How good was the weekend for fishing! Warm weather and calm seas allowed the die hard anglers a chance to have a 2 day fishing bender

 

Saltwater: the poor South West Vic king fish got absolutely peppered last weekend especially at Portland’s Northshore. Reports came in that there was anywhere between 80 and 150 boats along the few km’s of coast line where these fish frequent this time of year. Some anglers had a field day catching in excess of 20 kings for the day. Dan Mackrell and Steve Parker were just on of many boats to have a great day on them. Casting small stick baits such as the Bassday Bungy Cast into the tailing schools they caught 25 fish on Sunday just before the rain storm hit them. The ever popular Sluggo’s being trolled and then cast once one got bit was also a very popular technique over the weekend. Some anglers didn’t even get tempted by the King fish and just fished on the bottom for Snapper which is exactly what Russell Anderson and Barry Raymond did. The boys landed a great bag of snapper using soft plastics and micro jigs whilst drifting the many reefs. So if you can resist the temptation of chasing Kings all day then have a crack at the Snapper on your lighter gear or even a whiting which again there has been some quality fish caught. Ray Dorman and Scott Addinsall caught some great fish off Portland late last week. Closer to home the Tuna captures are becoming more and more regular from those who chase them pretty hard. Stick baits, small skirts and divers have all accounted for Tuna over the past week. The key of success lately has been the use of a teaser such as the Bonze spreader bar which is turning sunning fish into feeding fish and giving anglers the upper hand. With the use of one of these spreader bars and some handy driving you can actually keep these fish interested for a long time. Dan Hoey from Salty Dog Charters Port Fairy has been one of the pioneers of this style of fishing for the blue fin and lately has been putting it to great use. In what was a funny story he lost one on a recent trip where the line broke so they dropped anchor and started fishing on the bottom for snapper and shark. First drop down one of his customers hooks and lands the missing spreader bar along with a pinky that took his bait. Unfortunately for Dan the spreader bar was later lost again but couldn’t be saved again. Along with the many tuna that Dan and Phil have been getting for their customers they also have been having great success on the gummy shark and snapper on the bottom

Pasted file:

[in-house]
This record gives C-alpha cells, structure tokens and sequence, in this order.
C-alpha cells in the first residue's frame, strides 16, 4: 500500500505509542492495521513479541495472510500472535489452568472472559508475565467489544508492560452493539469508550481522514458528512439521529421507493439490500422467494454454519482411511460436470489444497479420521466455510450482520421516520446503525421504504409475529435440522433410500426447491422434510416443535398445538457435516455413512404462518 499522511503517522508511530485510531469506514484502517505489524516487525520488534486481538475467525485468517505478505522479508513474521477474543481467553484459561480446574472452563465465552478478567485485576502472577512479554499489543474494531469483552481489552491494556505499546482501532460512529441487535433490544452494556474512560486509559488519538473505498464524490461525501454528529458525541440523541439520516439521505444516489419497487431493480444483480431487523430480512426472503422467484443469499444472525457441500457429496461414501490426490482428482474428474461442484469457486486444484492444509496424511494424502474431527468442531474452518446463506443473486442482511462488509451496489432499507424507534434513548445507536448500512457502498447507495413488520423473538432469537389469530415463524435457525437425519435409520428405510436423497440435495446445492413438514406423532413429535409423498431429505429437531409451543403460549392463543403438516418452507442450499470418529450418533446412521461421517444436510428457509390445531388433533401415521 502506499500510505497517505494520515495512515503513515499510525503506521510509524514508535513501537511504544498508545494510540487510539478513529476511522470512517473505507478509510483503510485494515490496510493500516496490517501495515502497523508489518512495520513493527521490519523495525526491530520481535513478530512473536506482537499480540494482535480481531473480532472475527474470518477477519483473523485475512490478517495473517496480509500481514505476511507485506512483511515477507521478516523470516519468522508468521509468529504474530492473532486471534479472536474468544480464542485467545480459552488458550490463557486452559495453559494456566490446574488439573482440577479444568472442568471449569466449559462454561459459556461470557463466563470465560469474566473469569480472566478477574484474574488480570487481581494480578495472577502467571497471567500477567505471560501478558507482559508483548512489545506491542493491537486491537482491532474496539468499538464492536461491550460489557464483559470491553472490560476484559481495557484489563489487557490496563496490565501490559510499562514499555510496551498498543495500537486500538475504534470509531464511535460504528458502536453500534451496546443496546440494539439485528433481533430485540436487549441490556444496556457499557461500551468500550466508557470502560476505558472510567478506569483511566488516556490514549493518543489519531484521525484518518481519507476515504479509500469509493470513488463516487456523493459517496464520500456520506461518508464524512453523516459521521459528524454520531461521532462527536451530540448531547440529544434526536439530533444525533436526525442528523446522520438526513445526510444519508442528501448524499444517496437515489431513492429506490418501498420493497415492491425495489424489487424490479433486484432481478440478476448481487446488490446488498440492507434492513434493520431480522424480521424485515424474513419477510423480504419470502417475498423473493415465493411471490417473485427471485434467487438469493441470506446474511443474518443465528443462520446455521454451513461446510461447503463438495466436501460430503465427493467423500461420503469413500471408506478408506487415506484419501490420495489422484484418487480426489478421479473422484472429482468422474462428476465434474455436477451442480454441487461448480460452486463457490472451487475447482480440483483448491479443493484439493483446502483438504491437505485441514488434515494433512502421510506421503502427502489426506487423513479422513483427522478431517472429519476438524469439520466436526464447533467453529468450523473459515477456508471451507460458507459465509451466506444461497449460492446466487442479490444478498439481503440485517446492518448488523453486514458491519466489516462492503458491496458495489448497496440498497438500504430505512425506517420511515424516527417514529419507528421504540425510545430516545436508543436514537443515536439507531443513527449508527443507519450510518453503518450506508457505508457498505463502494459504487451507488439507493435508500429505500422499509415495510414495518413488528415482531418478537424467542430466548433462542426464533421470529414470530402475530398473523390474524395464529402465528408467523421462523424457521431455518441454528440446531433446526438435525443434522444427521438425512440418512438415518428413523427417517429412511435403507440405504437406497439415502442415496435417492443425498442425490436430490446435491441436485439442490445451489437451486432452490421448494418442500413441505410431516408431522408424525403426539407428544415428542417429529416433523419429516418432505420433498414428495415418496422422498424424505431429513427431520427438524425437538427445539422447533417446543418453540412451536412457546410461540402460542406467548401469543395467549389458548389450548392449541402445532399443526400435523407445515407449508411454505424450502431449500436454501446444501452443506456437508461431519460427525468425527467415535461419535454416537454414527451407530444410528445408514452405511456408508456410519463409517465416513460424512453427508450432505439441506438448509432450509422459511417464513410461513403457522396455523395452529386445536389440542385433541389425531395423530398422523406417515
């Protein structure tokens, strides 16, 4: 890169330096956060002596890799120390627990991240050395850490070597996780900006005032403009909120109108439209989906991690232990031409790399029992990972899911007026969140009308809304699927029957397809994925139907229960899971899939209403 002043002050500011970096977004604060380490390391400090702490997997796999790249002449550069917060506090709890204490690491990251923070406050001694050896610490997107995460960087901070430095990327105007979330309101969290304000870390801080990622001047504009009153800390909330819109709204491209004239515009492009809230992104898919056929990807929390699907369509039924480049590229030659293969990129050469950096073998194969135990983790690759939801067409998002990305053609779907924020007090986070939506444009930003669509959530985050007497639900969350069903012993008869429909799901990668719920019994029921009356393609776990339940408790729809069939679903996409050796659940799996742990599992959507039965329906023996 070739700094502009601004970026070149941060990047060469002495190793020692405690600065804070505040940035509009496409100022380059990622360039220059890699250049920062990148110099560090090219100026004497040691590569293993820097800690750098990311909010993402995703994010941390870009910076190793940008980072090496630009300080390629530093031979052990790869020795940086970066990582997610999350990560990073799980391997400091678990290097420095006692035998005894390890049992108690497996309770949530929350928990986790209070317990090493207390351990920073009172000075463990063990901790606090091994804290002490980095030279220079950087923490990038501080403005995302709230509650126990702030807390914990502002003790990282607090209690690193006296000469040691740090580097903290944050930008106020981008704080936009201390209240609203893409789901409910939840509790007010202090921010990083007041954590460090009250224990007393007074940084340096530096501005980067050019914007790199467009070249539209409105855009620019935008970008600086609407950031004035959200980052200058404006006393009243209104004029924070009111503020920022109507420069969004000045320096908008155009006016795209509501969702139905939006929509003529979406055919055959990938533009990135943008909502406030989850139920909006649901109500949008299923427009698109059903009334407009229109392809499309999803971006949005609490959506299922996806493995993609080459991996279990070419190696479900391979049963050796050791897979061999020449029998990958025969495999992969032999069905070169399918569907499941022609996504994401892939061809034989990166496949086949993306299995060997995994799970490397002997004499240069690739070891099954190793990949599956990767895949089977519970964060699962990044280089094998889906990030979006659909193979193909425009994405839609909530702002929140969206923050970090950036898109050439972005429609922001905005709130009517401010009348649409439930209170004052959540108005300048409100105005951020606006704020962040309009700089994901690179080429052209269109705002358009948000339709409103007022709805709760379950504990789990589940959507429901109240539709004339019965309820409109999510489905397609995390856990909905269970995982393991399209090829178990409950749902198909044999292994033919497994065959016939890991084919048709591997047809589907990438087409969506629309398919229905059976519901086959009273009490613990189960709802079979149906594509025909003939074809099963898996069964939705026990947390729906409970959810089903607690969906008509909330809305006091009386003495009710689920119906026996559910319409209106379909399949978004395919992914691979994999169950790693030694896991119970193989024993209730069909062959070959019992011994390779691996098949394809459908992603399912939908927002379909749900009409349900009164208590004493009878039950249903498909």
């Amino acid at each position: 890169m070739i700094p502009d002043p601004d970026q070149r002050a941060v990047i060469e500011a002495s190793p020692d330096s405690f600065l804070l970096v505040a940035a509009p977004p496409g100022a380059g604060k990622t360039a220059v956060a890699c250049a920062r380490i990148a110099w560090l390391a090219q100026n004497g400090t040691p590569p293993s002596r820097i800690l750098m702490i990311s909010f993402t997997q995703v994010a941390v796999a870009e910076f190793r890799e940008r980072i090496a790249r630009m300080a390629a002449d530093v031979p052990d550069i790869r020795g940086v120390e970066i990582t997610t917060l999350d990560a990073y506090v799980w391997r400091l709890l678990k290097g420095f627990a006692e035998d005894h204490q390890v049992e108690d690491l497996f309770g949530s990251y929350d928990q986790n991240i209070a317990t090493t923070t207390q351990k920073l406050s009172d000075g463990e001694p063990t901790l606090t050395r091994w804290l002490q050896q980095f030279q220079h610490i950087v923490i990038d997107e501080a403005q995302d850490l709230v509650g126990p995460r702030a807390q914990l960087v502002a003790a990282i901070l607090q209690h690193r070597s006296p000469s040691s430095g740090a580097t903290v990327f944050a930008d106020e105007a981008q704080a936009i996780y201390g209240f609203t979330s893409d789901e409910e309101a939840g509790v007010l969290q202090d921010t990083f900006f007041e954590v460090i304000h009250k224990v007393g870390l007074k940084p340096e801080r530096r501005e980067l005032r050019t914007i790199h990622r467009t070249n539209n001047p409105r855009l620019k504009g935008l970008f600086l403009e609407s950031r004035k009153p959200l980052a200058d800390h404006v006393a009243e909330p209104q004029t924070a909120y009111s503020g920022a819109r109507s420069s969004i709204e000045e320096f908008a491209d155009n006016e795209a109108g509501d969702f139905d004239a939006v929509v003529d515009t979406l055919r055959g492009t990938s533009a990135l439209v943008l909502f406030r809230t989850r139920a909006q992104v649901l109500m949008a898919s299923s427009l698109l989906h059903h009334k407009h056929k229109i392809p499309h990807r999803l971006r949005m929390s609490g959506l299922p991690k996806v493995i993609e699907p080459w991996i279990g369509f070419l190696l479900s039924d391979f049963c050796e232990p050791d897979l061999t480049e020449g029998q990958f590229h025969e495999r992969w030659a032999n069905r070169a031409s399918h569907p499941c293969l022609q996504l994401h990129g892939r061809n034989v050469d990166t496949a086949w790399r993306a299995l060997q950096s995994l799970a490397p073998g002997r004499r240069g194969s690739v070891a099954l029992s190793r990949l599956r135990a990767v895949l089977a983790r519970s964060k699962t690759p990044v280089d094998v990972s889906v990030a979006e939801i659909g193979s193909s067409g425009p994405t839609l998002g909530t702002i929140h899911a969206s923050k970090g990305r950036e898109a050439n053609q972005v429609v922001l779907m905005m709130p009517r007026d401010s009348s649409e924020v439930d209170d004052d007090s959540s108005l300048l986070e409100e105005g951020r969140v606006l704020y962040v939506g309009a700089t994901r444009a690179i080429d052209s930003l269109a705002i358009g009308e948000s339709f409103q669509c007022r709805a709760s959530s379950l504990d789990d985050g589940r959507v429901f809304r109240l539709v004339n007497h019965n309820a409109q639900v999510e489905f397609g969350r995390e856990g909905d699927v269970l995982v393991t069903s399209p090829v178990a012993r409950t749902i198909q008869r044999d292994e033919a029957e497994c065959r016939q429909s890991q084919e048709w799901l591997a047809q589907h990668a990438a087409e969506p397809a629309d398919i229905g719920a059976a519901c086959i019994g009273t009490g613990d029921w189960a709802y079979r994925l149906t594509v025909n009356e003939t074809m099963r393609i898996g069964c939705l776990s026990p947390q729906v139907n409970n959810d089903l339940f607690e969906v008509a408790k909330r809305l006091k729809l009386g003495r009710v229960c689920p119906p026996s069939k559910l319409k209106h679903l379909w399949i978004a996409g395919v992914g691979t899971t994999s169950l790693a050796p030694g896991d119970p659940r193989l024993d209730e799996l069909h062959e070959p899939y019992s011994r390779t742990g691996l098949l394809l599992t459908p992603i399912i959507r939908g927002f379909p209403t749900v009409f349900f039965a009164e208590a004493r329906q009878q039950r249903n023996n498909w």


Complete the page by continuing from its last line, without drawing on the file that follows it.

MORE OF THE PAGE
Estuaries: the Hopkins River is teasing us anglers who frequent the system with the fish feeding hard on the rock walls. Unfortunately for us anglers they still are very difficult to tempt especially with lures and soft plastics. I fished with Mick Hunt on Sunday night in perfect conditions for a topwater fish and was frustrated at what we seen. Huge bream swimming along the rock walls feeding on the coral and crabs on these rocks. It was easy enough to get them interested in the lure but getting them to eat it was another story. We did manage a few legal fish on small top water pencils and walkers just before dark. One estuary that is fishing well is the Curdies up from Boggy Creek. Unweighted soft plastics across the weed beds and amongst the timber worked well for Mick on Australia Day. Ecogear pink grass minnows fished on Vanfook magic eye weedless hooks was the order of the day. These hooks are extremely strong and still have a super sharp point on them. It’s not a light drag scenario fishing up in the sticks so you need a strong but sticky hook so every bite counts. The Glenelg River is still fishing well for bream on lures such as the Single Hook Cranka Crab. Jamie Dunn had a great first session casting the single hook crabs into the rock walls. One particular fish ate the crab on the drop and proceeded to launch out of the water when it felt the hook. The idea of the single hook is that you can crawl the lure across the rock walls and boulders with minimal snagging. Definitely a lure that you need in your tackle box if you fish heavy structure.

 

Freshwater: the redfin brigade continue to hit Lake Purrumbete for a feed of “freshwater whiting”. Live minnow down deep and soft plastics fished deep have been the standout techniques working lately. Using your fish finders to sound out the schools and then either anchoring on them or drifting across these schools will put you in good stead of a feed. There has also been some great Rainbow and Brown Trout being caught on lures being trolled on downriggers. The local rivers such as the Merri have cleared and will get a lot of anglers keen to hit up the local redfin too.

 

With limited opportunity this weekend I’m expecting a quiet couple days for the offshore brigade. Hopefully you get out somewhere and wet a line. Until next week tight lines and best of luck